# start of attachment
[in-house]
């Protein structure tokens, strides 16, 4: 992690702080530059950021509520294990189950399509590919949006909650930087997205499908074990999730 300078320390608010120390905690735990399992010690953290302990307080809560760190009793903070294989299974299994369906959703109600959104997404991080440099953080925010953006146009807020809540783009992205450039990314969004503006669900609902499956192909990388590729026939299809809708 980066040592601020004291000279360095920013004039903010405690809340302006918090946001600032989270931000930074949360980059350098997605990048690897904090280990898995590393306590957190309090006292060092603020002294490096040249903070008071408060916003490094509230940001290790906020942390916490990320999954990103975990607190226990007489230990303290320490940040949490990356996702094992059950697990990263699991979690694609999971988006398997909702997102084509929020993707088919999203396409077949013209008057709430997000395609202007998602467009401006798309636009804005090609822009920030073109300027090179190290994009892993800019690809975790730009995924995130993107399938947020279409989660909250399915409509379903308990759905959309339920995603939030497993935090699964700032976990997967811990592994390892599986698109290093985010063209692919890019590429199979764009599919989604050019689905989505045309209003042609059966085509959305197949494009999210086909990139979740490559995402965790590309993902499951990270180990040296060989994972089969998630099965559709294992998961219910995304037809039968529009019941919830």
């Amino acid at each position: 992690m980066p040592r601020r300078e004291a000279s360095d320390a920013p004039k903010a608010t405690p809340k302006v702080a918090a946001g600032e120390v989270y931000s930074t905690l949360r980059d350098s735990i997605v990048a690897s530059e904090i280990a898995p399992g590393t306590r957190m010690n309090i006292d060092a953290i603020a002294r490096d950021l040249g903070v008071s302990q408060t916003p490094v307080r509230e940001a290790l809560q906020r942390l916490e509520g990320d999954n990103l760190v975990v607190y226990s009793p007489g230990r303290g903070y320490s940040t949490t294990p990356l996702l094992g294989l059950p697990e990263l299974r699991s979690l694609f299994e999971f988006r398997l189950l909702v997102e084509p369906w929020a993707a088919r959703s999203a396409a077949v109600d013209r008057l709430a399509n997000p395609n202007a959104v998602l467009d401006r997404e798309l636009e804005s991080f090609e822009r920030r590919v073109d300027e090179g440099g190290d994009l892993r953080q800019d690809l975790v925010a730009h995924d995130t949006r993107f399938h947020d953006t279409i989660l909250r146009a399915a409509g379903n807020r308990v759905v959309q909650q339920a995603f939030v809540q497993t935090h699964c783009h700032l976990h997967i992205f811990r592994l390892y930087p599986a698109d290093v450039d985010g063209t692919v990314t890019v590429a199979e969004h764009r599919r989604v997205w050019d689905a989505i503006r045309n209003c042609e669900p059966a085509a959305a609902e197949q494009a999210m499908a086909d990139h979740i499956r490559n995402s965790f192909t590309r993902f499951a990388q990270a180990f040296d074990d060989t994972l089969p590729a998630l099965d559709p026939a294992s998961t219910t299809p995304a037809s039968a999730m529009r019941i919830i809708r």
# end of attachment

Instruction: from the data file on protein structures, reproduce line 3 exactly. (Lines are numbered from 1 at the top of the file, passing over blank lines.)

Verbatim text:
């Amino acid at each position: 992690m980066p040592r601020r300078e004291a000279s360095d320390a920013p004039k903010a608010t405690p809340k302006v702080a918090a946001g600032e120390v989270y931000s930074t905690l949360r980059d350098s735990i997605v990048a690897s530059e904090i280990a898995p399992g590393t306590r957190m010690n309090i006292d060092a953290i603020a002294r490096d950021l040249g903070v008071s302990q408060t916003p490094v307080r509230e940001a290790l809560q906020r942390l916490e509520g990320d999954n990103l760190v975990v607190y226990s009793p007489g230990r303290g903070y320490s940040t949490t294990p990356l996702l094992g294989l059950p697990e990263l299974r699991s979690l694609f299994e999971f988006r398997l189950l909702v997102e084509p369906w929020a993707a088919r959703s999203a396409a077949v109600d013209r008057l709430a399509n997000p395609n202007a959104v998602l467009d401006r997404e798309l636009e804005s991080f090609e822009r920030r590919v073109d300027e090179g440099g190290d994009l892993r953080q800019d690809l975790v925010a730009h995924d995130t949006r993107f399938h947020d953006t279409i989660l909250r146009a399915a409509g379903n807020r308990v759905v959309q909650q339920a995603f939030v809540q497993t935090h699964c783009h700032l976990h997967i992205f811990r592994l390892y930087p599986a698109d290093v450039d985010g063209t692919v990314t890019v590429a199979e969004h764009r599919r989604v997205w050019d689905a989505i503006r045309n209003c042609e669900p059966a085509a959305a609902e197949q494009a999210m499908a086909d990139h979740i499956r490559n995402s965790f192909t590309r993902f499951a990388q990270a180990f040296d074990d060989t994972l089969p590729a998630l099965d559709p026939a294992s998961t219910t299809p995304a037809s039968a999730m529009r019941i919830i809708r």